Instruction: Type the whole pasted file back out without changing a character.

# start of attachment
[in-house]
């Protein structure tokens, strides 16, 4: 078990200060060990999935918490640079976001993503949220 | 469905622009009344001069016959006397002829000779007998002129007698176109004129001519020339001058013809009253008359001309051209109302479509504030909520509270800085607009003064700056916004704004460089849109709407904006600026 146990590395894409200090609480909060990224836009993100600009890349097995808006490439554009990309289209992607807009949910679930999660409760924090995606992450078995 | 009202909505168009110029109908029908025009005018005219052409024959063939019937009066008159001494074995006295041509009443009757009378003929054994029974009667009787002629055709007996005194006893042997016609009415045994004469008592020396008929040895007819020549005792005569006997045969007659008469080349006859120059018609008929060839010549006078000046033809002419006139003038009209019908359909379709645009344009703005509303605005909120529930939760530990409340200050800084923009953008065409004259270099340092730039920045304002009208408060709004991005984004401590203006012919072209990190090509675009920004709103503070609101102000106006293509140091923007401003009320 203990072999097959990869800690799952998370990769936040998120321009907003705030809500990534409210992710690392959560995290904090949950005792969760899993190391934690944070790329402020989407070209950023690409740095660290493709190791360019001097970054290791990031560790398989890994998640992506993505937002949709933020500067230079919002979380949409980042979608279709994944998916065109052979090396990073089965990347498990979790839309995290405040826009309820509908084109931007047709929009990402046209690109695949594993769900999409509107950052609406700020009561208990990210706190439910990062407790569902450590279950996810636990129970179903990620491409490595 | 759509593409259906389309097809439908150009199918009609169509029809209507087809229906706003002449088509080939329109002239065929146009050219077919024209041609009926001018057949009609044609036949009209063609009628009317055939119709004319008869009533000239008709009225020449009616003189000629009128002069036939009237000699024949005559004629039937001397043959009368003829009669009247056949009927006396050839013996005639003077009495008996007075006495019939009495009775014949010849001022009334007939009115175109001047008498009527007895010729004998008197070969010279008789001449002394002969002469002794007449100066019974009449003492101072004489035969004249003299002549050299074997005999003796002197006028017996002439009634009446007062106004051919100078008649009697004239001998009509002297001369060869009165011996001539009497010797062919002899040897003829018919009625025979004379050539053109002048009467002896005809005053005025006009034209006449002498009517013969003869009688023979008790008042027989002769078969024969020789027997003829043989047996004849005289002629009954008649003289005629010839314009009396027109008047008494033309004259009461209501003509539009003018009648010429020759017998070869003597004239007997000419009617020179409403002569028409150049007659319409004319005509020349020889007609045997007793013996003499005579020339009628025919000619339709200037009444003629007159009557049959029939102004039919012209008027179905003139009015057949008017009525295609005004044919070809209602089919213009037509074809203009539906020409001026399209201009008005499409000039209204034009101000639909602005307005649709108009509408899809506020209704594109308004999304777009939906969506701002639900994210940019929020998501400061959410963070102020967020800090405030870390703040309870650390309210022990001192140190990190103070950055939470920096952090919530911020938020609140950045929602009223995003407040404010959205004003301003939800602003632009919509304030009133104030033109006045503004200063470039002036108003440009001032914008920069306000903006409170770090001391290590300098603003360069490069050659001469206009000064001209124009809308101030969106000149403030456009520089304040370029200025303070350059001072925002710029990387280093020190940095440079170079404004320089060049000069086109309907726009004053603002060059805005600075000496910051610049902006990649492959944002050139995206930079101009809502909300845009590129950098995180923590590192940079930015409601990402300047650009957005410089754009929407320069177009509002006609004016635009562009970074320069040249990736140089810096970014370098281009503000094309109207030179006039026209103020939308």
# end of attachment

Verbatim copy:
[in-house]
């Protein structure tokens, strides 16, 4: 078990200060060990999935918490640079976001993503949220 | 469905622009009344001069016959006397002829000779007998002129007698176109004129001519020339001058013809009253008359001309051209109302479509504030909520509270800085607009003064700056916004704004460089849109709407904006600026 146990590395894409200090609480909060990224836009993100600009890349097995808006490439554009990309289209992607807009949910679930999660409760924090995606992450078995 | 009202909505168009110029109908029908025009005018005219052409024959063939019937009066008159001494074995006295041509009443009757009378003929054994029974009667009787002629055709007996005194006893042997016609009415045994004469008592020396008929040895007819020549005792005569006997045969007659008469080349006859120059018609008929060839010549006078000046033809002419006139003038009209019908359909379709645009344009703005509303605005909120529930939760530990409340200050800084923009953008065409004259270099340092730039920045304002009208408060709004991005984004401590203006012919072209990190090509675009920004709103503070609101102000106006293509140091923007401003009320 203990072999097959990869800690799952998370990769936040998120321009907003705030809500990534409210992710690392959560995290904090949950005792969760899993190391934690944070790329402020989407070209950023690409740095660290493709190791360019001097970054290791990031560790398989890994998640992506993505937002949709933020500067230079919002979380949409980042979608279709994944998916065109052979090396990073089965990347498990979790839309995290405040826009309820509908084109931007047709929009990402046209690109695949594993769900999409509107950052609406700020009561208990990210706190439910990062407790569902450590279950996810636990129970179903990620491409490595 | 759509593409259906389309097809439908150009199918009609169509029809209507087809229906706003002449088509080939329109002239065929146009050219077919024209041609009926001018057949009609044609036949009209063609009628009317055939119709004319008869009533000239008709009225020449009616003189000629009128002069036939009237000699024949005559004629039937001397043959009368003829009669009247056949009927006396050839013996005639003077009495008996007075006495019939009495009775014949010849001022009334007939009115175109001047008498009527007895010729004998008197070969010279008789001449002394002969002469002794007449100066019974009449003492101072004489035969004249003299002549050299074997005999003796002197006028017996002439009634009446007062106004051919100078008649009697004239001998009509002297001369060869009165011996001539009497010797062919002899040897003829018919009625025979004379050539053109002048009467002896005809005053005025006009034209006449002498009517013969003869009688023979008790008042027989002769078969024969020789027997003829043989047996004849005289002629009954008649003289005629010839314009009396027109008047008494033309004259009461209501003509539009003018009648010429020759017998070869003597004239007997000419009617020179409403002569028409150049007659319409004319005509020349020889007609045997007793013996003499005579020339009628025919000619339709200037009444003629007159009557049959029939102004039919012209008027179905003139009015057949008017009525295609005004044919070809209602089919213009037509074809203009539906020409001026399209201009008005499409000039209204034009101000639909602005307005649709108009509408899809506020209704594109308004999304777009939906969506701002639900994210940019929020998501400061959410963070102020967020800090405030870390703040309870650390309210022990001192140190990190103070950055939470920096952090919530911020938020609140950045929602009223995003407040404010959205004003301003939800602003632009919509304030009133104030033109006045503004200063470039002036108003440009001032914008920069306000903006409170770090001391290590300098603003360069490069050659001469206009000064001209124009809308101030969106000149403030456009520089304040370029200025303070350059001072925002710029990387280093020190940095440079170079404004320089060049000069086109309907726009004053603002060059805005600075000496910051610049902006990649492959944002050139995206930079101009809502909300845009590129950098995180923590590192940079930015409601990402300047650009957005410089754009929407320069177009509002006609004016635009562009970074320069040249990736140089810096970014370098281009503000094309109207030179006039026209103020939308």